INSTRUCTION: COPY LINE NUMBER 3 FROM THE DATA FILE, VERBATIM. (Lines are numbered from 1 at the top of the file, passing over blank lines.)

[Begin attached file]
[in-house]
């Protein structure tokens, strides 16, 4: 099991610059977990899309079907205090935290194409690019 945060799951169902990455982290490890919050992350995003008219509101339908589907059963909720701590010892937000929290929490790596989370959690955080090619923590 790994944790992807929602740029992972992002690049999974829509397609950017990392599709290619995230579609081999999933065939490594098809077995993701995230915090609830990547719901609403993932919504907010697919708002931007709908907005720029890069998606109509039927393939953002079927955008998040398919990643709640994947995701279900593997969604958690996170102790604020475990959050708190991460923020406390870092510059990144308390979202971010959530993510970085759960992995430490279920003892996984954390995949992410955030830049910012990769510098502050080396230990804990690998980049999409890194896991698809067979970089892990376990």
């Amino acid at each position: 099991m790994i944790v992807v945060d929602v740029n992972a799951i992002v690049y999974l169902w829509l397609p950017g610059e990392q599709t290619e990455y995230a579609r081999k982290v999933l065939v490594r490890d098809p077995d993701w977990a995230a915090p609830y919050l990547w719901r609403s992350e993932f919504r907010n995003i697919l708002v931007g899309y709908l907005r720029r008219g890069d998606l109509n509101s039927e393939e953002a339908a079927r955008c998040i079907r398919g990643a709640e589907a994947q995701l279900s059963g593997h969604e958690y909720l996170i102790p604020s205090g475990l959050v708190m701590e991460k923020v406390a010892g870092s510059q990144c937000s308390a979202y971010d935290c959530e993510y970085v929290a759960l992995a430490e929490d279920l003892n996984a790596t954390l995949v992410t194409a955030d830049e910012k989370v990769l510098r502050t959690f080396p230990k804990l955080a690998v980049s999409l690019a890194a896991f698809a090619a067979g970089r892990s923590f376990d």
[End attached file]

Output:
């Amino acid at each position: 099991m790994i944790v992807v945060d929602v740029n992972a799951i992002v690049y999974l169902w829509l397609p950017g610059e990392q599709t290619e990455y995230a579609r081999k982290v999933l065939v490594r490890d098809p077995d993701w977990a995230a915090p609830y919050l990547w719901r609403s992350e993932f919504r907010n995003i697919l708002v931007g899309y709908l907005r720029r008219g890069d998606l109509n509101s039927e393939e953002a339908a079927r955008c998040i079907r398919g990643a709640e589907a994947q995701l279900s059963g593997h969604e958690y909720l996170i102790p604020s205090g475990l959050v708190m701590e991460k923020v406390a010892g870092s510059q990144c937000s308390a979202y971010d935290c959530e993510y970085v929290a759960l992995a430490e929490d279920l003892n996984a790596t954390l995949v992410t194409a955030d830049e910012k989370v990769l510098r502050t959690f080396p230990k804990l955080a690998v980049s999409l690019a890194a896991f698809a090619a067979g970089r892990s923590f376990d």